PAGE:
They produce or provide goods or services at higher quality and according to the latest global norms.
They also employ the best human resource in a country and those build brand images that are unique, stable, and above all, saleable.
In India, MNCs had arrived in the mix-sixties of the last century.
Colgate and Palmolive were the most trusted names of those times.
The sixties also saw the presence of the drug giants.
Glaxo, Nicolas and other drug majors gradually made deep forays into the Indian markets as the population demanded more medicines.
But our economy remained a mixed one and our governments always looked at the MNCs with suspicion.
During those times, the concept of MNCs was not born.
The Japanese had just started their marathon run in the field of consumer electronics.
They were disliked by most of the Indian consumers because of nil credibility.
During the dying years of seventies, the stage was set in India.
During the last years of eighties, this stage was reset by integrated circuits, CNG machines, drugs for fighting heart attacks and the like.
So, the Indians had to rely on MNCs, which had become synonymous with technology, comfortable products and cheap rates.
Most of MNCs entered India during the late eighties or early nineties.
The government favored their entry because of its changed and liberal policies related to economic reforms.
Several MNCs established their offices and factories in urban centres of India.
Some even went to villages and signed deals in collaboration with the Indian firms.
Sales soared and FMCGs became the hot goodies on the television shoes and in the advertisements.
Cable TV networks, satellite connection and internet connections did the rest of the job.
Western culture brought the concept of consumerism or "fast eaters".
Naturally, a nation that had a population of above one billion had to be given these new products, services and gizmos.
And MNCs filled the void that was left by local manufacturers.
It is surprising to note that not a single firm has been able to compete with Colgate Palmolive in the toothpaste market; it is the undisputed leader in this segment even today, despite the fact that there are nearly one dozen competitors.
This credibility did not seek in the minds of the Indian consumers in a day.
It took several years and billions of dollars to make these products and services instant success.
And there were fiascos too.
The cases of Enron and Cogentrix are the two glaring examples, which bluntly tell us that we may not have any collaboration in the power generation sector.
Although, Enron has displayed several flaws (like high price of power kwh at Dabbol Power Corporation), yet we cannot deny the fact that we also made a mess of the issue and moved in an unplanned fashion.
The free market economy of India has made the task of MNCs quite easier.
Many of our readers may contend that we are not "completely free", if they keep scandals, scams, corruption and the PSUs in their view.
But this ultimate change is inevitable.
If ours is not a fully free economy today, it shall be one after 50 years.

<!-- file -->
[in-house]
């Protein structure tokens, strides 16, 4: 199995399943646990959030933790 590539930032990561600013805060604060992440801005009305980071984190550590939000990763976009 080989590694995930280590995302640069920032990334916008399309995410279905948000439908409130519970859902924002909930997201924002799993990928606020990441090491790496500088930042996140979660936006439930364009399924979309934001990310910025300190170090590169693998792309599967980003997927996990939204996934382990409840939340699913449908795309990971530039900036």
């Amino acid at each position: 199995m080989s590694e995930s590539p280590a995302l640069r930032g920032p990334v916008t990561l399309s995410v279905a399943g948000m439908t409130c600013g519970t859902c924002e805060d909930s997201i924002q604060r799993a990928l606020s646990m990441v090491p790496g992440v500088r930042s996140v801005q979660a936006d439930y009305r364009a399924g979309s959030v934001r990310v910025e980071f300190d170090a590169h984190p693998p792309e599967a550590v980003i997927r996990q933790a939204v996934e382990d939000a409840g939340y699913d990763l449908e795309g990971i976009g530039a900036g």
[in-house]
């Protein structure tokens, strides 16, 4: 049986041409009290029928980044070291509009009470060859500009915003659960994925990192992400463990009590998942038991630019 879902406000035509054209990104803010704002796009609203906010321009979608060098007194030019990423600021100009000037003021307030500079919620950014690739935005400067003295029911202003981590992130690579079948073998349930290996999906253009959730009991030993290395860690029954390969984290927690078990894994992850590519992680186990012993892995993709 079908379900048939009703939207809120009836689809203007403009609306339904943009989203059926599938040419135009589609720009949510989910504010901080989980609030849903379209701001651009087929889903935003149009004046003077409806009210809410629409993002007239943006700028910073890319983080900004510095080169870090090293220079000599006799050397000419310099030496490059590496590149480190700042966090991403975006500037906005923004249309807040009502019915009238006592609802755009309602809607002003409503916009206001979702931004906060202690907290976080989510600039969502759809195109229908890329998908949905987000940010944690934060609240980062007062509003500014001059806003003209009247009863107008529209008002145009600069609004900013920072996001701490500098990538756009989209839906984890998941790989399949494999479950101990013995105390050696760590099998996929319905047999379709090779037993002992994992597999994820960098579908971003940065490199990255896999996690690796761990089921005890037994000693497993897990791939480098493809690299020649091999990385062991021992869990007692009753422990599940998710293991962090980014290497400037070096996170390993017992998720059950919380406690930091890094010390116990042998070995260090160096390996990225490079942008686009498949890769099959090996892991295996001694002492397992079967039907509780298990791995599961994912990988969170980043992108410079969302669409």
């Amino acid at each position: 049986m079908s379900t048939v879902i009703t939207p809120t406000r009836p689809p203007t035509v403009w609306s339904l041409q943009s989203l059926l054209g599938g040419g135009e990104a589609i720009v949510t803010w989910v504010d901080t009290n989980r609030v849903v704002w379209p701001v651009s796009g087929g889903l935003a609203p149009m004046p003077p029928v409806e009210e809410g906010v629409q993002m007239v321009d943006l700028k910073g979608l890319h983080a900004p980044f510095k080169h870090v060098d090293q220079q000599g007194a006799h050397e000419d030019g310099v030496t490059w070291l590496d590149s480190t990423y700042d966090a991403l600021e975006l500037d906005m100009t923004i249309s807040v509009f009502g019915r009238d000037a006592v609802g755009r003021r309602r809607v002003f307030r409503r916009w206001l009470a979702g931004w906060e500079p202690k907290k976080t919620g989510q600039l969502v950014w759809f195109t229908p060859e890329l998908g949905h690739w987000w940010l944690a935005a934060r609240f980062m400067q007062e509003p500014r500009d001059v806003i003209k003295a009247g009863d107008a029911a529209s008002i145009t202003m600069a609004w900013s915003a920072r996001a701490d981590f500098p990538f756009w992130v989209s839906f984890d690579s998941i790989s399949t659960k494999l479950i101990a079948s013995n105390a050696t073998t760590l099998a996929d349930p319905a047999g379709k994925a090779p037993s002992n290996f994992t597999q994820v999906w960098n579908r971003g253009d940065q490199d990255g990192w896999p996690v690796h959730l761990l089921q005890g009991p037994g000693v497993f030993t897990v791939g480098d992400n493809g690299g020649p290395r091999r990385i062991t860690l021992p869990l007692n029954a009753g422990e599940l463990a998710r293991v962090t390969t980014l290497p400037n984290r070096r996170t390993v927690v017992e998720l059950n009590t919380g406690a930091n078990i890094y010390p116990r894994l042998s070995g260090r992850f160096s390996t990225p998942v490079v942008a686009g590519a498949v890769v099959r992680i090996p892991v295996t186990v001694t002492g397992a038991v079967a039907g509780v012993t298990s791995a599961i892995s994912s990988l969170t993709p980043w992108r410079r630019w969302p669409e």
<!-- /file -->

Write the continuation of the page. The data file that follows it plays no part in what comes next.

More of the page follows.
The MNCs realize this fact and so they have started establishing themselves in India - physically and psychologically.
Several MNCs align their advertisements with local festivals, religions, beliefs and political sentiments.
They have become a part of our culture quietly and in a stealthy manner.
Thus, saviours may be deemed saboteurs by many political outfit.
We agree that the opponents of these global economic giants are not totally wrong.
They are saviours on many fronts - medicines, heavy engineering, information technologies, medical diagnostic equipment, aircraft, chemicals, rubber products and electronic gadgets.
New technologies and devices have put Indians on the path of ultimate progress.
No wonder, we may become a developed nation soon due to inflow of capital, technologies, consultancy and manpower into this land.
Thus, MNCs have contributed a lot to our economy and will do so in the future too.
MNCs are also being allowed to enter those sections which were hitherto deemed the exclusive areas reserved for the Indian firm.
Ironically, we must state that the MNCs would do much better in those areas, thus putting out our own coin under shade.
Banking, insurance, car production and telecommunication services are some of the services in which they would outperform Indian firms.
Thus, Indian firms would neither be required to meet the challenge or fade into oblivion.
Finally, every MNC comes to India to earn money.
In a free market system, any amount of money can be transferred by an MNC to its parent country.
This would lead to drain on our precious foreign exchange reserves.
We cannot check the flight of this capital.
Had our own enterprises been efficient, productive and innovative, we would not have threats of this kind.
It is pity that we import shirts, jeans and electronic gadgets, whereas we can manufacture them at much cheaper rates in India.
Our quality control norms are poor and so, customers get swayed by the quality of products and services of MNCs.
Our own firms (like NIIT, Reliance and RITES) are multinationals.
So, we can easily emulate them.
We can conclude by stating that we need MNCs as we are part of the global trading culture.
We must allow them to operate in those high-technology areas in which, we lack the expertise.
We should also import technologies through them but we should manufacture products or services in India.
MNCs should not be viewed as saboteurs.
But they must not be allowed to control the destiny of our nation.